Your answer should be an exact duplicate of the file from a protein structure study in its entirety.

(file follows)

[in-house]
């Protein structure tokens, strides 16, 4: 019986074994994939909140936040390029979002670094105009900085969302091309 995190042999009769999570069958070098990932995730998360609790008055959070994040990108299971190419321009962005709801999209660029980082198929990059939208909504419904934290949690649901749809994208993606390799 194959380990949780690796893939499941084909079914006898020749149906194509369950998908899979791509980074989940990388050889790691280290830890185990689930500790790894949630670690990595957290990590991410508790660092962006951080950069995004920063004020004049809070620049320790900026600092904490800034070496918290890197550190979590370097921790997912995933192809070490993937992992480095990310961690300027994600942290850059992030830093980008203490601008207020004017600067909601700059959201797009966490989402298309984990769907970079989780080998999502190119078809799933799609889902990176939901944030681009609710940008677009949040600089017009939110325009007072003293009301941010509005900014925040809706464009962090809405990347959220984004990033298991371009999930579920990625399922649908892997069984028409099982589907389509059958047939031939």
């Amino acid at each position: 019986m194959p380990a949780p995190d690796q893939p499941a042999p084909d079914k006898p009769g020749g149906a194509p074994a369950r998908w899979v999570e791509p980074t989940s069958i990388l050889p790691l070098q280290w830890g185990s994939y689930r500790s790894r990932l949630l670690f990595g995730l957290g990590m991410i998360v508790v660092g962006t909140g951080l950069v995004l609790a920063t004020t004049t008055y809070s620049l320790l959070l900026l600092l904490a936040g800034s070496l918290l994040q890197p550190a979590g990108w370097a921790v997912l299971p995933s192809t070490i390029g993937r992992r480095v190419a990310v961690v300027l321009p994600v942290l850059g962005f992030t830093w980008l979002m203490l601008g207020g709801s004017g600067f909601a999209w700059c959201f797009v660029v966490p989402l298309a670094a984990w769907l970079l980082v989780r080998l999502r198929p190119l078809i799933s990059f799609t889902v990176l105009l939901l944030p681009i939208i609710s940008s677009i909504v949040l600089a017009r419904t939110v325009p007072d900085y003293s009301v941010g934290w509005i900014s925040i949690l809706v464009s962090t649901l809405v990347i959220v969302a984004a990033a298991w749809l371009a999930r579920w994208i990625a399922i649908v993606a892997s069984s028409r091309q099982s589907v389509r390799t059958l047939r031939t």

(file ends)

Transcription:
[in-house]
């Protein structure tokens, strides 16, 4: 019986074994994939909140936040390029979002670094105009900085969302091309 995190042999009769999570069958070098990932995730998360609790008055959070994040990108299971190419321009962005709801999209660029980082198929990059939208909504419904934290949690649901749809994208993606390799 194959380990949780690796893939499941084909079914006898020749149906194509369950998908899979791509980074989940990388050889790691280290830890185990689930500790790894949630670690990595957290990590991410508790660092962006951080950069995004920063004020004049809070620049320790900026600092904490800034070496918290890197550190979590370097921790997912995933192809070490993937992992480095990310961690300027994600942290850059992030830093980008203490601008207020004017600067909601700059959201797009966490989402298309984990769907970079989780080998999502190119078809799933799609889902990176939901944030681009609710940008677009949040600089017009939110325009007072003293009301941010509005900014925040809706464009962090809405990347959220984004990033298991371009999930579920990625399922649908892997069984028409099982589907389509059958047939031939």
């Amino acid at each position: 019986m194959p380990a949780p995190d690796q893939p499941a042999p084909d079914k006898p009769g020749g149906a194509p074994a369950r998908w899979v999570e791509p980074t989940s069958i990388l050889p790691l070098q280290w830890g185990s994939y689930r500790s790894r990932l949630l670690f990595g995730l957290g990590m991410i998360v508790v660092g962006t909140g951080l950069v995004l609790a920063t004020t004049t008055y809070s620049l320790l959070l900026l600092l904490a936040g800034s070496l918290l994040q890197p550190a979590g990108w370097a921790v997912l299971p995933s192809t070490i390029g993937r992992r480095v190419a990310v961690v300027l321009p994600v942290l850059g962005f992030t830093w980008l979002m203490l601008g207020g709801s004017g600067f909601a999209w700059c959201f797009v660029v966490p989402l298309a670094a984990w769907l970079l980082v989780r080998l999502r198929p190119l078809i799933s990059f799609t889902v990176l105009l939901l944030p681009i939208i609710s940008s677009i909504v949040l600089a017009r419904t939110v325009p007072d900085y003293s009301v941010g934290w509005i900014s925040i949690l809706v464009s962090t649901l809405v990347i959220v969302a984004a990033a298991w749809l371009a999930r579920w994208i990625a399922i649908v993606a892997s069984s028409r091309q099982s589907v389509r390799t059958l047939r031939t």